ES4 draft: Name

Mark S. Miller erights at
Thu Mar 20 17:29:22 PDT 2008

2008/3/20 Lars Hansen <lhansen at>:
> Last call for comments.

Since you're asking for a last call, I'll go on record as objecting to
the introduction of Names, Namespaces, packages, and units. I think
the current JavaScript practice --- of using lexical scoping, objects
as records, package naming paths as dotted paths through records
(e.g., Dojo & YUI) --- addresses most of these needs by patterns
expressed using more basic primitives. If these new concepts were
merely conveniences that could be explained as supporting and
abstracting such patterns, as various Scheme module systems have done,
that would be much less of a problem. (Even then, such adventures
should not be designed in a standards committee.) However, as proposed
as new *primitive* concepts, these don't pull their weight. I also
object to classes on similar grounds, but we should probably keep that
discussion separate.

The one use-case I can see for names and namespaces that isn't
addressed adequately by existing patterns is expanding the
property-name-space, to avoid accidental collisions on extensions to
common abstractions. I note that Smalltalk has long faced this issue,
and I know of at least three independent proposals for first-class
selector names that were intended to address it. At least one of these
were actually implemented. None were ever adopted by a significant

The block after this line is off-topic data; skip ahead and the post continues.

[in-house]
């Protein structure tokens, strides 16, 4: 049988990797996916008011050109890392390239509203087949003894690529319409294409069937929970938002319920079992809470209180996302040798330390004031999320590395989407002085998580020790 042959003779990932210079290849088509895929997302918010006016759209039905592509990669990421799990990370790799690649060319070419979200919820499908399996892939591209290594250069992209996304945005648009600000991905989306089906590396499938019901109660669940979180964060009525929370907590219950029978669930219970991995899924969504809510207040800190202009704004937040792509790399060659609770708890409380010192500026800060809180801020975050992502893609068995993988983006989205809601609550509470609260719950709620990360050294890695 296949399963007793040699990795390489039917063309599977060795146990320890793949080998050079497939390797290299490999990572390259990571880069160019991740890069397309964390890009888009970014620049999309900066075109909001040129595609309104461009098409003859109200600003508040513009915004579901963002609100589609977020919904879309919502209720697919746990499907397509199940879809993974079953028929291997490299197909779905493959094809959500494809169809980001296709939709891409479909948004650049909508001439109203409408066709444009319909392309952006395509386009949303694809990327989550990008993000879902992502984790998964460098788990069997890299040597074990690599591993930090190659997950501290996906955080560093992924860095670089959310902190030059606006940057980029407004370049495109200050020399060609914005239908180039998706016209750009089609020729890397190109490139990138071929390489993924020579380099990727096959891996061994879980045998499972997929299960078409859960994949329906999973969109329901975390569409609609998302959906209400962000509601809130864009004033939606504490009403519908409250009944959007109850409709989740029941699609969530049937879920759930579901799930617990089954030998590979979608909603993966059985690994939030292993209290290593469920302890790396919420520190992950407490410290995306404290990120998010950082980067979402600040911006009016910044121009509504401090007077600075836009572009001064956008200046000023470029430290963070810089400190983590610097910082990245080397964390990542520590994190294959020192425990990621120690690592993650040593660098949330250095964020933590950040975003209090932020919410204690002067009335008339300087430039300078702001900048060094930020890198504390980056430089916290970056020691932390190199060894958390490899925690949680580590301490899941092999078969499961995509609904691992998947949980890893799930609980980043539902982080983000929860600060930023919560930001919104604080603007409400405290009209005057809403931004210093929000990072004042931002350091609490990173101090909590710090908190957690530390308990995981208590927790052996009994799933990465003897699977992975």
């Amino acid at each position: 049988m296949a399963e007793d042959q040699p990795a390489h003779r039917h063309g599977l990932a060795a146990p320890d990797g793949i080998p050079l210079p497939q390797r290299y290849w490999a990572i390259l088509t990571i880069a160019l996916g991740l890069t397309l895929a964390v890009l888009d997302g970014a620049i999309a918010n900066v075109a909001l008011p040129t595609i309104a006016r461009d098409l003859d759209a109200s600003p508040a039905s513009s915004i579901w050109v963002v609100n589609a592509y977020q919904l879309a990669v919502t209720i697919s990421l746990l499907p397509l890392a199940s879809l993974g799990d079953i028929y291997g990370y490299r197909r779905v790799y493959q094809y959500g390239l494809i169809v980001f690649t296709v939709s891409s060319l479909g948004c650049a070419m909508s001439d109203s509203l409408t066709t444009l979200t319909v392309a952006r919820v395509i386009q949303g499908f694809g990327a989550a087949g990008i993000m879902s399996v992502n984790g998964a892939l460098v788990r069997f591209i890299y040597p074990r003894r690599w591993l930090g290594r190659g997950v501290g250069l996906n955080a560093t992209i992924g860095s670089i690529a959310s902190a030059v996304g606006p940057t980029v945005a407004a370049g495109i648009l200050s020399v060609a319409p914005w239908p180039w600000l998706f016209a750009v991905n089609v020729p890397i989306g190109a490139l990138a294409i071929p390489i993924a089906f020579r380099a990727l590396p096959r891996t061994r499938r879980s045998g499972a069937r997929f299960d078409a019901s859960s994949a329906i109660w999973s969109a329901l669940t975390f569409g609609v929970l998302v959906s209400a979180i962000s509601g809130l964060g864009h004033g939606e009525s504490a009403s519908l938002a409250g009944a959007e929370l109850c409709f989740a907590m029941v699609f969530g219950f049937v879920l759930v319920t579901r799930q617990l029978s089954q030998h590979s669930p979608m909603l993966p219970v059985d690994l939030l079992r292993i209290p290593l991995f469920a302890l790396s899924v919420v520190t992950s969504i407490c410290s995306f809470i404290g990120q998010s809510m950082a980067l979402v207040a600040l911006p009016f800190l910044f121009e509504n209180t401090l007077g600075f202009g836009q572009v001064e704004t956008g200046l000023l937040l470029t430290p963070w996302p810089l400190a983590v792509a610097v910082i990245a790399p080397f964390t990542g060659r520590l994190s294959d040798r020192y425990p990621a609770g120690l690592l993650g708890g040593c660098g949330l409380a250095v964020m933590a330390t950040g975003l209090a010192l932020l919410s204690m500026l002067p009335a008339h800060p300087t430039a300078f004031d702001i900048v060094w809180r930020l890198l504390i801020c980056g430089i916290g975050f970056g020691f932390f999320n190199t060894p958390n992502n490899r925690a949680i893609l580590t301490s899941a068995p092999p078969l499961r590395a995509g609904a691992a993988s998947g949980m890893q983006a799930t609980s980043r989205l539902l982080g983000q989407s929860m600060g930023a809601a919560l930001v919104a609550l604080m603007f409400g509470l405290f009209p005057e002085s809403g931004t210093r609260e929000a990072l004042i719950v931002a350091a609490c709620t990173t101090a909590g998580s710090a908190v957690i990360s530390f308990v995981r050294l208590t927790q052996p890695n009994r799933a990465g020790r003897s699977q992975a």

user community. The problem with all of these is that, by introducing
another layer of translation between the identifier the programmer
wrote and the thing that's looked up, you have to introduce and
explain all the mechanism for determining which translation to use in
what context. (The T variant of Scheme is the only example I know
where first-class selectors saw significant use. Though widely
admired, no other Scheme or Lisp variants picked up on this feature.)

As I understand the history, proposed ES4 Names and Namespaces came
from XML namespaces by way of the e4x adventure. However, there's a
big difference. XML fully qualified names are founded in string
identity (by comparing URLs). Their semantics can be explained by
expansion to mangled strings as names ("<url>:local-name"). Proposed
ES4 Names and Namespaces are founded in object identity. I don't like
XML-style names either. But mangled-strings-as-names don't present any
novel serialization problem beyond those of simple-strings-as-names.


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